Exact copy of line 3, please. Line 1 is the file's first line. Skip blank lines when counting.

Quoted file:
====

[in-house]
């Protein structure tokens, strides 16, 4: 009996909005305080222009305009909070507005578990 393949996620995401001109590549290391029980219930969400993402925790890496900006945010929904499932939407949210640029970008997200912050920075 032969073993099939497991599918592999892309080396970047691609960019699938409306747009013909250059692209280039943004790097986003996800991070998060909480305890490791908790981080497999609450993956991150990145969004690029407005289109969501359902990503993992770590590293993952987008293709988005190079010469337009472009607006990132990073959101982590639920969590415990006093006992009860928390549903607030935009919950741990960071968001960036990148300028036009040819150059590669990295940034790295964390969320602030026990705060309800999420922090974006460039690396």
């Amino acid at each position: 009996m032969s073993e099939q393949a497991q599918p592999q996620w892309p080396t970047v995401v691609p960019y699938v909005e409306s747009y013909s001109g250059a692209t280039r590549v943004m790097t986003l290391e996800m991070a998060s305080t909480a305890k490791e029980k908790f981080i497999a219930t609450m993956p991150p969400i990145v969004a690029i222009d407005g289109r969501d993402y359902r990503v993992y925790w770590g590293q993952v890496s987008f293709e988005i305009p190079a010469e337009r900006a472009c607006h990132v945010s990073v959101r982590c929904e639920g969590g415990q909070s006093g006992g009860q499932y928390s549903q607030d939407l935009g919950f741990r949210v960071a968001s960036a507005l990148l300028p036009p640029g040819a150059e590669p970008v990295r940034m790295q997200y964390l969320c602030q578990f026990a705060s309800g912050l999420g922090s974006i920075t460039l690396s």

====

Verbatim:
């Amino acid at each position: 009996m032969s073993e099939q393949a497991q599918p592999q996620w892309p080396t970047v995401v691609p960019y699938v909005e409306s747009y013909s001109g250059a692209t280039r590549v943004m790097t986003l290391e996800m991070a998060s305080t909480a305890k490791e029980k908790f981080i497999a219930t609450m993956p991150p969400i990145v969004a690029i222009d407005g289109r969501d993402y359902r990503v993992y925790w770590g590293q993952v890496s987008f293709e988005i305009p190079a010469e337009r900006a472009c607006h990132v945010s990073v959101r982590c929904e639920g969590g415990q909070s006093g006992g009860q499932y928390s549903q607030d939407l935009g919950f741990r949210v960071a968001s960036a507005l990148l300028p036009p640029g040819a150059e590669p970008v990295r940034m790295q997200y964390l969320c602030q578990f026990a705060s309800g912050l999420g922090s974006i920075t460039l690396s």